Adverse Childhood Experiences and the Trauma-Informed School Approach

What are the Adverse Childhood Experiences (ACEs), and why is it important for educators to know about them?

Adverse childhood experiences are what cause trauma. Trauma affects brain development and the ability to learn. To combat the negative impact of trauma on learning, a new approach to behavior is being introduced to schools nationwide: The Trauma-Informed School Approach. The Relationship Foundation is offering workshops and training for teachers and administrators. Here are the details.

The Adverse Childhood Experiences (ACEs) were originally measured in a study conducted by the Center for Disease Control (CDC) and Kaiser Permanente, a health maintenance organization in San Diego, CA. The ACEs study began in 1995 and surveyed 17,337 participants. The study identified ten specific ACEs, which are:  

  • Emotional abuse
  • Physical abuse
  • Sexual abuse
  • Emotional neglect
  • Physical neglect
  • Parental Abandonment (divorce, death, etc.)
  •  Domestic violence
  • An incarcerated family member
  • A parent with a substance addiction
  • A parent with depression or another mental illness. 

The study revealed that two out of three people had at least one or more ACE, and the prevalence of them proved to be a strong predictor of difficulties with learning, social functioning, health, and well-being, even into a person's adult years. Put simply, ACEs create long-lasting trauma.

Awareness of the ACEs by educators is leading to the emergence of the Trauma-Informed School Approach. A Trauma-Informed school works to create an atmosphere of emotional and physical safety for their students, which has been shown to positively impact both their personal and academic lives. An improved school environment can be achieved by understanding that trauma results in toxic stress that puts a student in fight, flight or freeze. Given the pressure brought on by the ACEs, it is clear that disruptive behavior is actually a coping mechanism. When disruptive behavior is recognized as something out of the student's control, educators gain a new perspective and ask not, "what is wrong with you?", but instead, "what happened to you?".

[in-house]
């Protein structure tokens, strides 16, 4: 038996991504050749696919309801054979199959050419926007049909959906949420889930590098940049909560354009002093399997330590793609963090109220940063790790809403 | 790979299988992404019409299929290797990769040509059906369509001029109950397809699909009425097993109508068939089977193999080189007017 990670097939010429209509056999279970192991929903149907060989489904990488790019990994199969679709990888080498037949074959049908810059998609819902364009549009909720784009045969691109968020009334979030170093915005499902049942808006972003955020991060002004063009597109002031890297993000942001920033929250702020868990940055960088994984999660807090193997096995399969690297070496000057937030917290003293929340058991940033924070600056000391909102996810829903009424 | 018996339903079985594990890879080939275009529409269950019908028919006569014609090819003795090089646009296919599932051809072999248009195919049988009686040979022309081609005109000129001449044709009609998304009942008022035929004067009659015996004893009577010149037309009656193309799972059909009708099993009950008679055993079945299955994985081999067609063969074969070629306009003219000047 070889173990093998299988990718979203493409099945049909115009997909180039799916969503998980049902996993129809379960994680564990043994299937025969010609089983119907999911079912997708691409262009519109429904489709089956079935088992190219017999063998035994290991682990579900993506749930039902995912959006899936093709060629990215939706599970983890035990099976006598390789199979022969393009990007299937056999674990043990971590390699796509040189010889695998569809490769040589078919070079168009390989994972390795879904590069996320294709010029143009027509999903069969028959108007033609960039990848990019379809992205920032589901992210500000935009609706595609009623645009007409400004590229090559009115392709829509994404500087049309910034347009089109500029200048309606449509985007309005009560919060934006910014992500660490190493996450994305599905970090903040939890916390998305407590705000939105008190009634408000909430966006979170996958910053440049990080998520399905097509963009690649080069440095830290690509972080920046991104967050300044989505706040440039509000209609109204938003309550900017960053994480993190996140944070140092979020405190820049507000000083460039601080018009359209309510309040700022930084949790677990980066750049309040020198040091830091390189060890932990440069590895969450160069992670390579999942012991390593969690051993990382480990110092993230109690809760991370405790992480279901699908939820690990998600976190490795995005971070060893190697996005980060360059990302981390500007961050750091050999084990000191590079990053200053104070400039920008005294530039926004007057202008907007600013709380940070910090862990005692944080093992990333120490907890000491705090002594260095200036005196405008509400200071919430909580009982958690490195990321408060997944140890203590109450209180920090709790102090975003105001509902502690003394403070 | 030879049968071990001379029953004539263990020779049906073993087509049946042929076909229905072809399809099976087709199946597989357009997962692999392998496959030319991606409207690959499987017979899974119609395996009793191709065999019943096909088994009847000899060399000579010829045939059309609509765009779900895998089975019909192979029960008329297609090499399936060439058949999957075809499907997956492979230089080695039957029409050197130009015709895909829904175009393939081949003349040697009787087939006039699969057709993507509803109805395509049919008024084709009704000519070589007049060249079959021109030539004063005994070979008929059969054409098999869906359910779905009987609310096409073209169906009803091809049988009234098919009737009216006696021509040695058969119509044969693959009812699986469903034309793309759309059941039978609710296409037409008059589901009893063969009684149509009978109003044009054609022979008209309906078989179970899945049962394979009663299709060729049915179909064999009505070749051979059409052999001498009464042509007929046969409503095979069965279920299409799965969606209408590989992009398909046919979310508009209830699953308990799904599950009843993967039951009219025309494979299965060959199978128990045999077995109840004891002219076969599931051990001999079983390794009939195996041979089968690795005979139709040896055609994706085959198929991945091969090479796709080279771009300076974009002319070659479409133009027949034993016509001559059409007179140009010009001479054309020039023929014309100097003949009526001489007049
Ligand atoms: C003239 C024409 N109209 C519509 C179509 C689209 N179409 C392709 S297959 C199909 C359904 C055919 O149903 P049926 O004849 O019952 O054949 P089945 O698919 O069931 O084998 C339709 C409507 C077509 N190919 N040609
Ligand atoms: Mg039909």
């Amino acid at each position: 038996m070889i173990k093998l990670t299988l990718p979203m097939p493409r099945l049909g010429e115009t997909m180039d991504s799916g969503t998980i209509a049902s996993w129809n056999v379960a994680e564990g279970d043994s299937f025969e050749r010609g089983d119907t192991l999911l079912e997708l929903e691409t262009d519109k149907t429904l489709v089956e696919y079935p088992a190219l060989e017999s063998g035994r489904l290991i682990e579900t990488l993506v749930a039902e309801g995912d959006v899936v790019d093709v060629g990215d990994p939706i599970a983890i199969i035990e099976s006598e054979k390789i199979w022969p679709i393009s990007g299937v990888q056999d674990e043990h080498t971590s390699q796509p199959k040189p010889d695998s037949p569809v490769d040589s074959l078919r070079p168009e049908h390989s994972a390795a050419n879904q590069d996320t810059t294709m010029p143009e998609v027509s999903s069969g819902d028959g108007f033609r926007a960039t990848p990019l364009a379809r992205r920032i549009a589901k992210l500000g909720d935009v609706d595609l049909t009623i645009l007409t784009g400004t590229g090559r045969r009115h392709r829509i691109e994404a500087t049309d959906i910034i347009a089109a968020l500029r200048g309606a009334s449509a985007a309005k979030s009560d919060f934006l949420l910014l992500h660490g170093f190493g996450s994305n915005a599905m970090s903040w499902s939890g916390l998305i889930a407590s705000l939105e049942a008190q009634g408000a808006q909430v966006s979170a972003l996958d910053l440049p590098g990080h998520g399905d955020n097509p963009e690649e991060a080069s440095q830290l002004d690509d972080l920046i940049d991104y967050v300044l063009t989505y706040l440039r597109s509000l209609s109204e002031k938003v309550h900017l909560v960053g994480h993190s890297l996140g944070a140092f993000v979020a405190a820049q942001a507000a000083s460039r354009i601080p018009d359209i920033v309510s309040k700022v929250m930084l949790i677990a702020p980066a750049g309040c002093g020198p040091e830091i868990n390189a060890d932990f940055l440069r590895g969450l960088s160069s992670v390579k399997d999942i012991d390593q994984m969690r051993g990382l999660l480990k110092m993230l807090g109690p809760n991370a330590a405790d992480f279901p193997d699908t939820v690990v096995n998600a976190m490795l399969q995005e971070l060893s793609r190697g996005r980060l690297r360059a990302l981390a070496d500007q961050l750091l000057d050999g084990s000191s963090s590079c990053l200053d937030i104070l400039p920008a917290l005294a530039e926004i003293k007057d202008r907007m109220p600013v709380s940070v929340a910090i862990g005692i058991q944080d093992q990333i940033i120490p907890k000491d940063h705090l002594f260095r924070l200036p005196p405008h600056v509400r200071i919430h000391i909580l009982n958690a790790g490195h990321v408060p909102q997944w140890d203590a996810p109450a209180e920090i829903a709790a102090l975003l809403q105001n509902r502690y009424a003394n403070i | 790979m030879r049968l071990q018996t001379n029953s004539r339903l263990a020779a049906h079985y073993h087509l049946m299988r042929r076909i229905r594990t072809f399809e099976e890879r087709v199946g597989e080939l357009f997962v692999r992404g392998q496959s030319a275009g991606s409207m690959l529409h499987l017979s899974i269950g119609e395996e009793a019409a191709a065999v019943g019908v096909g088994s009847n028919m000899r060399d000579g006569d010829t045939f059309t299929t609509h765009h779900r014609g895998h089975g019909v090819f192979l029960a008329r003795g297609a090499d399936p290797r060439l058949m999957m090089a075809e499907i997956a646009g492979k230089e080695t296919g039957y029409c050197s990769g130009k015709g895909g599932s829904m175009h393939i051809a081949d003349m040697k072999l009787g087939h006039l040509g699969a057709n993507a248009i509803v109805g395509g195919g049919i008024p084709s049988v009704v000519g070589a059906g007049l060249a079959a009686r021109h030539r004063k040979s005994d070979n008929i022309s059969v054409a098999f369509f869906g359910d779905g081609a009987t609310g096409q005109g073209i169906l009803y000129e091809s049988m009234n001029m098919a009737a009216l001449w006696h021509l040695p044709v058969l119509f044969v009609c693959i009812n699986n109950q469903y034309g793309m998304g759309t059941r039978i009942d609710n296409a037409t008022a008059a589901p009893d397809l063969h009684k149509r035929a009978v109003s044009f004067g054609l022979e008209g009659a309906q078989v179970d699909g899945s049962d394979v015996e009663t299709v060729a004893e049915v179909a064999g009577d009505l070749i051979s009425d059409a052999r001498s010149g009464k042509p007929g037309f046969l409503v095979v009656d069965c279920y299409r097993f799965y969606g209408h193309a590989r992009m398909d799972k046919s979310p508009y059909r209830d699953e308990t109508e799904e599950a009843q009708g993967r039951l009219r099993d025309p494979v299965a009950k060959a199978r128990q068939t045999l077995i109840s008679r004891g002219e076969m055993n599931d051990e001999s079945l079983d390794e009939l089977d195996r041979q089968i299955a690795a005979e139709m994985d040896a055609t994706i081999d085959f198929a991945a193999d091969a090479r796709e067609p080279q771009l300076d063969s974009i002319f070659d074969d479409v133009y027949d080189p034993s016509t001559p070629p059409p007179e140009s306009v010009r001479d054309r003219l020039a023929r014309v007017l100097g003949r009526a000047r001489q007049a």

In 2010, Lincoln High School, a school in Washington State, became the first Trauma-Informed school. Their approach was so successful that over a three year period, the suspension rate went from 796 to 135 and graduation rates increased five times. An element at play in the major shifts that occurred at Lincoln High School was the staff's understanding and implementation of Trauma-Informed teaching, which emphasizes how the presence of even one supportive adult in a students' life can help build trust resilience. 

The difference between being able to overcome and not being able to overcome a traumatic childhood is simple. It’s a relationship -- someone who believes in the child.

Our book and our curriculum have been endorsed by Jim Sporleder, the principal of Lincoln High School. 

For more information on our Trauma-Informed program, please call (212) 477-0522 or email This email address is being protected from spambots. You need JavaScript enabled to view it.